You could take this a step further, and move any private methods that act on the SKU data into the nested class as well.

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2  
I would add one detail to this excellent answer: Do not create an instance of SKUGroup for every DiscountEngine; do not create a member of DiscountEngine that is an SKUGroup. Instead, create a fresh SKUGroup every time ApplySKUGroupDiscountToCart is called, and only use it during that calculation. (This is probably what everyone was thinking anyway; just thought I'd spell it out.) –  apollodude217 Jul 7 '10 at 0:24

First things first, you very likely don't need to pass the parameters to ApplyDiscountToSingleCartItem as ref. Short version: unless you're actually assigning a value to the variable that you want to be visible to the calling code, you don't need ref. Modifying variable and property values on them will be visible to the calling code without passing them as ref.

Second, there is no way to scope a variable in between instance and local, which is what you're asking. The only way to accomplish this would be to refactor this functionality into another class (likely a nested private class).

Don't, however, use instance variables as a way to pass data between functions. If the data becomes "stale" after the function is called, then it should be a parameter, not an instance variable.

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I would say the only other way that I can think of to handle this would be to extract all the methods and private variables that are associated with them into a separate class. That way you keep all that encapsulated. But not sure if that would make sense in the context of your domain objects.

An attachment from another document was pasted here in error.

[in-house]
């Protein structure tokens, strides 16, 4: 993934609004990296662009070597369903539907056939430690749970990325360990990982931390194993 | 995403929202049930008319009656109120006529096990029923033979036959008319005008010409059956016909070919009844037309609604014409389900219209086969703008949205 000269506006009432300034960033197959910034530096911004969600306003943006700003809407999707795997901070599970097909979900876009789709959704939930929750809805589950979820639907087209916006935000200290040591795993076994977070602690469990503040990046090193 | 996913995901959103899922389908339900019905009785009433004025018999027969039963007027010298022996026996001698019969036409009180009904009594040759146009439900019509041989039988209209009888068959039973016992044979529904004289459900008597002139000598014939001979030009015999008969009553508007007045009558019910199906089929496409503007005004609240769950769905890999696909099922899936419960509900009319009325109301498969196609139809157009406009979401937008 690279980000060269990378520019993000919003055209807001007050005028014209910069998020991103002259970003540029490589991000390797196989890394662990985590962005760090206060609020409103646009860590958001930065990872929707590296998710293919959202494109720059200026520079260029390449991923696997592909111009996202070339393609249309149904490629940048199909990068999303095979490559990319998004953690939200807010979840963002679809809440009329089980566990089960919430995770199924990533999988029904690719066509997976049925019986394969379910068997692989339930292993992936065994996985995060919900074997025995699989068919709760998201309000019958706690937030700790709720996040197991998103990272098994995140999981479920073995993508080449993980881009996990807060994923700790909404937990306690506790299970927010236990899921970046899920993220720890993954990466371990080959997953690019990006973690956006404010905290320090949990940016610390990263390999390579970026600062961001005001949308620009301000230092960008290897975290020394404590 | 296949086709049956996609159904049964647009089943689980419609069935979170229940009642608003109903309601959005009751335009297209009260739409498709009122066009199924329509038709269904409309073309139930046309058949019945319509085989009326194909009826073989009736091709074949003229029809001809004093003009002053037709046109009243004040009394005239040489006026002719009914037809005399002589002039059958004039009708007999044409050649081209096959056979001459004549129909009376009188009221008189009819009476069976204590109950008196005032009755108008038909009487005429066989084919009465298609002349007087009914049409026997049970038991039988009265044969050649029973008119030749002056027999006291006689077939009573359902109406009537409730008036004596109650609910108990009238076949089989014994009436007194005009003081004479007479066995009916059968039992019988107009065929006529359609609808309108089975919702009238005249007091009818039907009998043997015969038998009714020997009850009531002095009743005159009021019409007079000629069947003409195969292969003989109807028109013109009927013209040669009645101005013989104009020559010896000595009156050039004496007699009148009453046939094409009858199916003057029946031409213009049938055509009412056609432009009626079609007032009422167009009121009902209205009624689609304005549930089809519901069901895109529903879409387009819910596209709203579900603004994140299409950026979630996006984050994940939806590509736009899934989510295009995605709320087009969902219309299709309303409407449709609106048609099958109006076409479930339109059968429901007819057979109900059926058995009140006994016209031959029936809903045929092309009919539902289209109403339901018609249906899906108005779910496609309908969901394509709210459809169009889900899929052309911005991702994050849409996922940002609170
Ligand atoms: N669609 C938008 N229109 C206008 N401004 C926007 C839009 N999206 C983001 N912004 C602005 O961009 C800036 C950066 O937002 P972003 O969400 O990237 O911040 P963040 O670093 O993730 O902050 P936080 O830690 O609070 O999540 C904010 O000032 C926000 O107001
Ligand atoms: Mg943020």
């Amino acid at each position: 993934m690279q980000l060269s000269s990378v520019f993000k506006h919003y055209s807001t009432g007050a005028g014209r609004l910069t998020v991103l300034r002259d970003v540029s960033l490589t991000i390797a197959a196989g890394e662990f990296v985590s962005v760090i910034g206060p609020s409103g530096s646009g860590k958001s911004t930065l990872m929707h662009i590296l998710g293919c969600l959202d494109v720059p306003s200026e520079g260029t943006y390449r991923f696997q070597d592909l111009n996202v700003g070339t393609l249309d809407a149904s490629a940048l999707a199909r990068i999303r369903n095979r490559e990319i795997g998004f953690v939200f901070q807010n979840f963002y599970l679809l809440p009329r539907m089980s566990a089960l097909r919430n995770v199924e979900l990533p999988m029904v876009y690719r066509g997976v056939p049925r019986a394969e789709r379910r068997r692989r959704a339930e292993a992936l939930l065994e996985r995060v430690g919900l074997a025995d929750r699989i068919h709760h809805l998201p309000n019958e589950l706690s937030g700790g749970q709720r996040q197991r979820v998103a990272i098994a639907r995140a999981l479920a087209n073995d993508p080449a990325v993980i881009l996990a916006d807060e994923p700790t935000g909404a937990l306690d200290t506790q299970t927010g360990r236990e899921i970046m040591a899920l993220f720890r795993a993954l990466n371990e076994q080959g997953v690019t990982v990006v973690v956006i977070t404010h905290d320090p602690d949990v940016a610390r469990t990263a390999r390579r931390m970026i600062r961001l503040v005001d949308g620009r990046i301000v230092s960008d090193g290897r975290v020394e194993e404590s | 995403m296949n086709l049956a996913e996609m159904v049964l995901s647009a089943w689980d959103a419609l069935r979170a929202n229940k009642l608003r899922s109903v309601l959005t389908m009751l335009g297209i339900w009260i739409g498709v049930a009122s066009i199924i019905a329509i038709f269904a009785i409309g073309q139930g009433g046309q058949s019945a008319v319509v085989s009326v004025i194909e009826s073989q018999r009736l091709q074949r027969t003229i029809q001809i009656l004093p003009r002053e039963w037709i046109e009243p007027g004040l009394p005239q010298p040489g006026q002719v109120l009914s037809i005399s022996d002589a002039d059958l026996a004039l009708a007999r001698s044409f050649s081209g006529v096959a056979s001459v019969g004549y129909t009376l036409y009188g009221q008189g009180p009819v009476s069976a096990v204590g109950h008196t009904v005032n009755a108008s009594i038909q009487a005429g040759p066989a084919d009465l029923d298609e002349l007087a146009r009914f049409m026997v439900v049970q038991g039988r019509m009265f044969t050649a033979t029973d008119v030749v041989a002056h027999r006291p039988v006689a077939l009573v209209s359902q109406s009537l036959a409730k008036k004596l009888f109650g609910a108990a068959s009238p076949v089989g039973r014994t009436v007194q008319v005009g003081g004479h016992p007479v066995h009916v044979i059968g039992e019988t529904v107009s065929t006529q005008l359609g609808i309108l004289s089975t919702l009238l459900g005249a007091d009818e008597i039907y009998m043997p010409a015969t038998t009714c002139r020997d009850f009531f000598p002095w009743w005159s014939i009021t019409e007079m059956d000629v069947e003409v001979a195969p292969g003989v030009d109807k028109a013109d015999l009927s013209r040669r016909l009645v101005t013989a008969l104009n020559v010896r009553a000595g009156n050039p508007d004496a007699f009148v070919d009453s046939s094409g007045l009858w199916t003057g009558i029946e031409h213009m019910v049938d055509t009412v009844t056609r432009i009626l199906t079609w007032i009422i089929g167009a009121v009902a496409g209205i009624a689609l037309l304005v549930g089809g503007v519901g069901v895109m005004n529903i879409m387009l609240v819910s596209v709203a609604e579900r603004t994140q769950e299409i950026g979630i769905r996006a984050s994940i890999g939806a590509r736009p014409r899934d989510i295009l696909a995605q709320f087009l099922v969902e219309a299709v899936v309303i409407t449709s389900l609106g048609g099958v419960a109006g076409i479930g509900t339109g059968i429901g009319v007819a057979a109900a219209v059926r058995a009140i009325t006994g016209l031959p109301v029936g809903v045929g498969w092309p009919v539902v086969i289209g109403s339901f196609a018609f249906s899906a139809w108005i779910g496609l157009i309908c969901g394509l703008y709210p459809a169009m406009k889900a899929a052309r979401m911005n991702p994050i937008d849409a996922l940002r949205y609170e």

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I thought of this as well, but all the other methods would still "see" the instance of the private class, so it really doesn't solve much. You could pass the instance of the private class around as parameters too, - so there is no global instance of it. –  Terje Jul 1 '10 at 17:08

You could always create a nested (inner) class to bundle together parameters that have a common use. In this way you could still pass them to your private methods without having to pass around l.ots of arguments - you'd just pass an instance of the private type.

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can you outline what that would look like? –  Ben McCormack Jul 1 '10 at 17:08
    
@Ben: You can have something like class DiscountEngine { class ApplyDiscount { int privateField; public void ApplyToCart() { } private void ApplyToSingleCart() { } } } –  Nelson Rothermel Jul 1 '10 at 17:12

"these variables are only applicable to these related methods and any other methods I might add would have no need to see them."

First of all, keep in mind that one of the first rules of OO development is to build what the customer wants THEN apply OO design like basic OO rules and patterns. Your quote verges on saying you want to plan for the unknown. Be careful that the unknown is "more of the same" not NEW requirements. Otherwise, this class is going to end up becoming a God Object.

If you find you have many members that aren't used by the methods, then divide and conquer.